You're right. But you're missing the point, once again.

      No god is needed for society to say it will tolerate X but not Y. But morality is needed to say "You have the right to X" or "You have the right to stop Y".

      If the measure of your morality is merely what society wants, then you can, and should, do what you please. If you can get away with it, no one can complain. Can they?

      "what is fair"

      You do realize that the word "fair" is normative, and so moral, right?

      May 30, 2012 at 7:39 pm |
    • Colin

      nah, so if objective morality is dependent upon the existence of a god, it is every bit as highly unlikley as the existence of a god. It is not evidence of a god, it is dependent upon a god. So, as you say, no god=no objective morality.

      May 30, 2012 at 7:41 pm |
    • Josef Bleaux

      NAH: "Under your view, if society wants to oppress Jews, it may. If it wants to keep slaves, it may. If it wants to ban gay marriage and women's right to vote, it may. If it wants to do anything it may do anything so long as it has the power to do so."

      Joseph: Yes, that's correct. CERTAIN societies can do that and get away with it for a while, such as the NAZI party did in Germany, but ultimately, the other societies of the world may not like that and overthrow them, as we did in WWII. But again, morality in each society is dictated by the consensus of the majority. Other societies may not think your societies moral values are appropriate, but you may not think theirs are either. But yet again, no invisible supernatural man in the sky required. Just intelligence, common sense and an inherited compassion and willingness to cooperate that comes naturally from the evolution of our species.

      May 30, 2012 at 7:43 pm |
    • Nah

      colin: "nah, so if objective morality is dependent upon the existence of a god, it is every bit as highly unlikley as the existence of a god. It is not evidence of a god"

      To say the existence of a god is unlikely is to reject (ironically) logic and physical science. The ontological argument, an exercise in pure logic, is quite an impressive proof. The cosmological arguments, based as it is on logic and physical causality, is equally impressive.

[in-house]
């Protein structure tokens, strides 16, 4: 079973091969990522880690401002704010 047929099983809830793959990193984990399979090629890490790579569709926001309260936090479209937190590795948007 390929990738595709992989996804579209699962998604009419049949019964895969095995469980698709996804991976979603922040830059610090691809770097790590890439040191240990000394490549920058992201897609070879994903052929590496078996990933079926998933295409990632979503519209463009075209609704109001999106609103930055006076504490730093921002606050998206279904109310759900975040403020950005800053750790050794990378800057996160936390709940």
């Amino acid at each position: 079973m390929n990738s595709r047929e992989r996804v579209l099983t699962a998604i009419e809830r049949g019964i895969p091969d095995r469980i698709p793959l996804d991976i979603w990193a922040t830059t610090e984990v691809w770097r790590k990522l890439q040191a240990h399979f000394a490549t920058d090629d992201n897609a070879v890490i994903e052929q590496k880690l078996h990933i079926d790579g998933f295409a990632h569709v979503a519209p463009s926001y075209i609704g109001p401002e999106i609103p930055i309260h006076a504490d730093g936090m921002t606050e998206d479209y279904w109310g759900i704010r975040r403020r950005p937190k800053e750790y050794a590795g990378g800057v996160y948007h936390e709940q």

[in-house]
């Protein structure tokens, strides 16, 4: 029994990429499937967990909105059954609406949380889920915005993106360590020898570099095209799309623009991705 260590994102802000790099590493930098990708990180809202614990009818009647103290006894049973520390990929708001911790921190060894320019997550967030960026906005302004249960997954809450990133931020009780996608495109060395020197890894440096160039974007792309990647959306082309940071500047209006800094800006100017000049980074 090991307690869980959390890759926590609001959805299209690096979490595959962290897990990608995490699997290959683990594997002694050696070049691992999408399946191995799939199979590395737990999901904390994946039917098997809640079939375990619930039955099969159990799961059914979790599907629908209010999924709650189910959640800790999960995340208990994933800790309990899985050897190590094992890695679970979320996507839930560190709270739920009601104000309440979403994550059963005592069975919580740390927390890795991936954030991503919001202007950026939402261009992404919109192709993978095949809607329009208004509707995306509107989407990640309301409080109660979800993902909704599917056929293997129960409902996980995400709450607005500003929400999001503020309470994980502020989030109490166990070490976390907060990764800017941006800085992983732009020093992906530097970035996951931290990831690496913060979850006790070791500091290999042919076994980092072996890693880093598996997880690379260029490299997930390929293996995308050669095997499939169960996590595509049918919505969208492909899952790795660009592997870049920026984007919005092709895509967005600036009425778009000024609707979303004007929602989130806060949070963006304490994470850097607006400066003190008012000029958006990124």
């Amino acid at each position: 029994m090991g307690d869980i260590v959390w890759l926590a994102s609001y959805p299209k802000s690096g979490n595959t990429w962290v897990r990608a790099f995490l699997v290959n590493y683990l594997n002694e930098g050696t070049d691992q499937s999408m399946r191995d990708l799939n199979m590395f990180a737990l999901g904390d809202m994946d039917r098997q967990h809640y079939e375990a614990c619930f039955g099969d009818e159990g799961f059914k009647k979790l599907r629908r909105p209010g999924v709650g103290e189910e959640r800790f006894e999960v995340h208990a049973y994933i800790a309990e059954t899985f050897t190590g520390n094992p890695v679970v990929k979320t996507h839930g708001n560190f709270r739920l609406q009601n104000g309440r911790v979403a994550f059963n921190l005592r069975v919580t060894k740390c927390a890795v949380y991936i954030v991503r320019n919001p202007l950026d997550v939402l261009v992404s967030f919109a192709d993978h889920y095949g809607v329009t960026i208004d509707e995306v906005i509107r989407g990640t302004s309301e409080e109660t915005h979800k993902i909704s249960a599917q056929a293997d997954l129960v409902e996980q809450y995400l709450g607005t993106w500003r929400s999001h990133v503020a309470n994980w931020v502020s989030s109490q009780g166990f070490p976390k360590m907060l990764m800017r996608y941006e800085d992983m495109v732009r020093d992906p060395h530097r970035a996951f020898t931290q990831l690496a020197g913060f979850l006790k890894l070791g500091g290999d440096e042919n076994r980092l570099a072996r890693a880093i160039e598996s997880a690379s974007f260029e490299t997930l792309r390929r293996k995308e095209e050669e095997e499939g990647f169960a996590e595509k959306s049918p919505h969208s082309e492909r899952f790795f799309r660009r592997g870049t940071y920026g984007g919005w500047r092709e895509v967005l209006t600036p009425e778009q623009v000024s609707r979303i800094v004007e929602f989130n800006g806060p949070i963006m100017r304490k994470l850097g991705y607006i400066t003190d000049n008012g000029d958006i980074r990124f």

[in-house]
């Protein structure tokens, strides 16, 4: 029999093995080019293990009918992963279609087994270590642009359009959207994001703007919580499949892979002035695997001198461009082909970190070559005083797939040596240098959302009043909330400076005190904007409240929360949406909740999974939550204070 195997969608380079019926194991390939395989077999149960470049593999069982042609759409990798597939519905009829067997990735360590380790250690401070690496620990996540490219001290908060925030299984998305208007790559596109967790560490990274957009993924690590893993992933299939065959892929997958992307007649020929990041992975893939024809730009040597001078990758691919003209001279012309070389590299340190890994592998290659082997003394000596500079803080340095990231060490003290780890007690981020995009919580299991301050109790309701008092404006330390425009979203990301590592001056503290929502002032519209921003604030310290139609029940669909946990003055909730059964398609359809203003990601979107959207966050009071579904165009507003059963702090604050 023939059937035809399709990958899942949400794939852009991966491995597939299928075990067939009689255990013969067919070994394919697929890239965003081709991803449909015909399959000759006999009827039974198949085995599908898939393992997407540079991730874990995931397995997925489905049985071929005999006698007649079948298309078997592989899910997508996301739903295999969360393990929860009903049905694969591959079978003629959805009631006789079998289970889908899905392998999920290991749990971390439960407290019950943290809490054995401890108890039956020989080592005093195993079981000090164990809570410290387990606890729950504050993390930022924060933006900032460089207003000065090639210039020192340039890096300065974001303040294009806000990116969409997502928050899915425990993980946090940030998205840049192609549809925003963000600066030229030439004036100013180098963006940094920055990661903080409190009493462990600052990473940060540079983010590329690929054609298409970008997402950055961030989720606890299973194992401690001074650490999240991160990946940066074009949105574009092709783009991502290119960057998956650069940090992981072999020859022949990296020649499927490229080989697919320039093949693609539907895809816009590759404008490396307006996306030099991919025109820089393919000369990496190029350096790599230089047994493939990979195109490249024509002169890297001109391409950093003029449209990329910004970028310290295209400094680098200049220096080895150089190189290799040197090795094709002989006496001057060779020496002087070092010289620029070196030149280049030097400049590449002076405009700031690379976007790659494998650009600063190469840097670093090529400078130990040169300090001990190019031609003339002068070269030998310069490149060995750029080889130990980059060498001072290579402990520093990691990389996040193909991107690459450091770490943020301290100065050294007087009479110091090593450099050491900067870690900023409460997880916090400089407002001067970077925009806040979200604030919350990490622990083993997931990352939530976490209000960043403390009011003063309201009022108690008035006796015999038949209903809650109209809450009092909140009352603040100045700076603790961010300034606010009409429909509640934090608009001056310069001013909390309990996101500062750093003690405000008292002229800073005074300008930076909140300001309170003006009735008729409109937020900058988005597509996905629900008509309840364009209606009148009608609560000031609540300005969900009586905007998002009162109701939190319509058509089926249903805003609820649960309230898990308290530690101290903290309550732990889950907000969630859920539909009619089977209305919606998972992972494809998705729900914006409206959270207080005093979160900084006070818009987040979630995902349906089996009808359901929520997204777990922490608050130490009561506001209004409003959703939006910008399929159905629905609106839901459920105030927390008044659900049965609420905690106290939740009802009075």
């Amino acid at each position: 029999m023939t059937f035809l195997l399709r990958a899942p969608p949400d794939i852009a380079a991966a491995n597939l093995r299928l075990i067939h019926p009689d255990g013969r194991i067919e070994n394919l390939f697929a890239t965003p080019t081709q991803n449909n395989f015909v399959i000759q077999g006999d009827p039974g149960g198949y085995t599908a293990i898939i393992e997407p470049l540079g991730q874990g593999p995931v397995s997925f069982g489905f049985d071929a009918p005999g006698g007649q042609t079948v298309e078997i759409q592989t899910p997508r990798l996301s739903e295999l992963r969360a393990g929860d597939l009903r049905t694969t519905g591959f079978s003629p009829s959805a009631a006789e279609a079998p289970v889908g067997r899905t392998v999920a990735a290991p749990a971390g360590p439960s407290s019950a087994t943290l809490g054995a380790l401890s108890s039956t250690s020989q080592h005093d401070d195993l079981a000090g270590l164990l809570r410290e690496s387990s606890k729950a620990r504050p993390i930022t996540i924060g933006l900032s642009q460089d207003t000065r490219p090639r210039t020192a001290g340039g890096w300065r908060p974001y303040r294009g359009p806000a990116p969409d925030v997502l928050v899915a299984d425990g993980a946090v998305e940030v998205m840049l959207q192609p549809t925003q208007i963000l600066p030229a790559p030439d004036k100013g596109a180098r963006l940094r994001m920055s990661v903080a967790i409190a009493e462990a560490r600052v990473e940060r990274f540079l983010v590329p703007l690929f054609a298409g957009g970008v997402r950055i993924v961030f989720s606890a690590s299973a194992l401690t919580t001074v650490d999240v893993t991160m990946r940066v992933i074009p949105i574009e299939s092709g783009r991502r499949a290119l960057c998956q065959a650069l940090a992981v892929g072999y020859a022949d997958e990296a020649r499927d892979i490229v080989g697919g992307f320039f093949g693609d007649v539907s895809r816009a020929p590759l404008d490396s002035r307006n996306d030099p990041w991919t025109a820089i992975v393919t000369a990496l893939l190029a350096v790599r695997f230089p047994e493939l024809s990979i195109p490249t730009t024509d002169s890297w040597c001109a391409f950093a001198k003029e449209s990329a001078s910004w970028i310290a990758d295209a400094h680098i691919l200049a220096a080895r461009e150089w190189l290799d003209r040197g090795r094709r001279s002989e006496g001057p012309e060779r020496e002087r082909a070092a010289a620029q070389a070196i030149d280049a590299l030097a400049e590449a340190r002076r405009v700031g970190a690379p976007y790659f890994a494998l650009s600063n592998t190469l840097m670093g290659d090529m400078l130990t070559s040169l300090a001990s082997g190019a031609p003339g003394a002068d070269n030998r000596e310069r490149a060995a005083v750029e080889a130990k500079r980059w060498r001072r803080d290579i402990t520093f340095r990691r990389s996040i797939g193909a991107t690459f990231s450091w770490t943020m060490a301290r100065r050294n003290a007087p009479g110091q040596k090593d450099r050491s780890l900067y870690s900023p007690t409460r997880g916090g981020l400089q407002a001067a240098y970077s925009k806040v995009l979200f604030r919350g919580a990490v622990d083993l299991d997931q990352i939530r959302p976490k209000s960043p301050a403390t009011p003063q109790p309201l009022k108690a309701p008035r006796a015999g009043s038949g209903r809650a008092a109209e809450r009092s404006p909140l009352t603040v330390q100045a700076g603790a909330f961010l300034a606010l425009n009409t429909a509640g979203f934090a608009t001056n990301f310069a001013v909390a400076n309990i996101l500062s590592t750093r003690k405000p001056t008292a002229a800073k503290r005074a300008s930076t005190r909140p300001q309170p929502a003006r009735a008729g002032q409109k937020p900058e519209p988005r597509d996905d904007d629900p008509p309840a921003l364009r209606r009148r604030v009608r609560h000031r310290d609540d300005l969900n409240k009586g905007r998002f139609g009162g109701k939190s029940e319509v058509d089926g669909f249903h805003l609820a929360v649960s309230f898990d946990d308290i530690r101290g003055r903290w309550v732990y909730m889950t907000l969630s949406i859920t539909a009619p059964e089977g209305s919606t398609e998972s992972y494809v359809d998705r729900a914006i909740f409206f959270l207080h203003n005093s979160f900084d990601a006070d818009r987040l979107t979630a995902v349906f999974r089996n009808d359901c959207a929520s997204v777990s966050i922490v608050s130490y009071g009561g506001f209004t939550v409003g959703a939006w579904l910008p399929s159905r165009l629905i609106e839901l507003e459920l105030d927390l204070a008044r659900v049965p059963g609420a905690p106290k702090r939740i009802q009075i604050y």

The fact that something came from nothing, of its own accord, casts a lot of doubt on the universe coming into being on its own.

      May 30, 2012 at 7:43 pm |
    • HawaiiGuest

      @nah

      And I also stated quite clearly that "morality" is a construct of man. Morality is incredibly subjective, and the only way to objectively determine the merits of a moral standpoint is to see how it would affect not only the person, but also everyone else in the society. That's not to say you're useing "objective morals", it's using an objective viewpoint on the pros and cons of a proposed moral standard.
      Do you think that there is a god handing down edicts on what is moral and not?

      May 30, 2012 at 7:46 pm |
    • Nah

      josef: "But yet again, no invisible supernatural man in the sky required. Just intelligence, common sense and an inherited compassion and willingness to cooperate that comes naturally from the evolution of our species."

      First, you mistaking, again, what "is" with what "ought" to be. No one said humans can't make up morality without a god. The question was, again, whether it can actually exist in a meaningful form.

      Second, you're trying feebly to turn your own subjective moral feelings of "compassion" into an binding moral principle. The fact remains, however, that if society doesn't want to be compassionate they can (under your view) do what they please. That means you can never look to Nazi Germany and say, "Killing Jews was wrong." You can only look at Nazi Germany and say, "They didn't win the war."

      That also means you can never champion gay "rights", you can never say slavery was "wrong", you can never say "discrimination should not occur." Why? Because people with different moral principles than you have morals that are just as valid as yours.

      Try to keep that in mind.

      Adieu.

      May 30, 2012 at 7:46 pm |
    • Colin

      what are the ontological argument and the cosmological argument?

      May 30, 2012 at 7:50 pm |
    • Josef Bleaux

      NAH – you don't believe that something came from nothing of its own accord. Then where did your god come from? Did he magically poof himself into existence? Cause and effect. If an invisible, supernatural being exists, he had to have had a creator, and his creator must have had a creator, etc. ad infinitum.

      May 30, 2012 at 7:50 pm |
    • Colin

      That also means you can never champion gay "rights", you can never say slavery was "wrong", you can never say "discrimination should not occur." Why? Because people with different moral principles than you have morals that are just as valid as yours

      not so, a very easily defensible line is whether the conduct in question hurst another.

      May 30, 2012 at 7:53 pm |
    • ןןɐq ʎʞɔnq

      nah,
      Tell us, where exactly YOU have observed "nothing" in this universe ?
      The fact is it's a Philosophical construction. It does NOT exist. Quantum Mechanics has proven that. Did you go to school in the 1950's ?

      May 30, 2012 at 8:01 pm |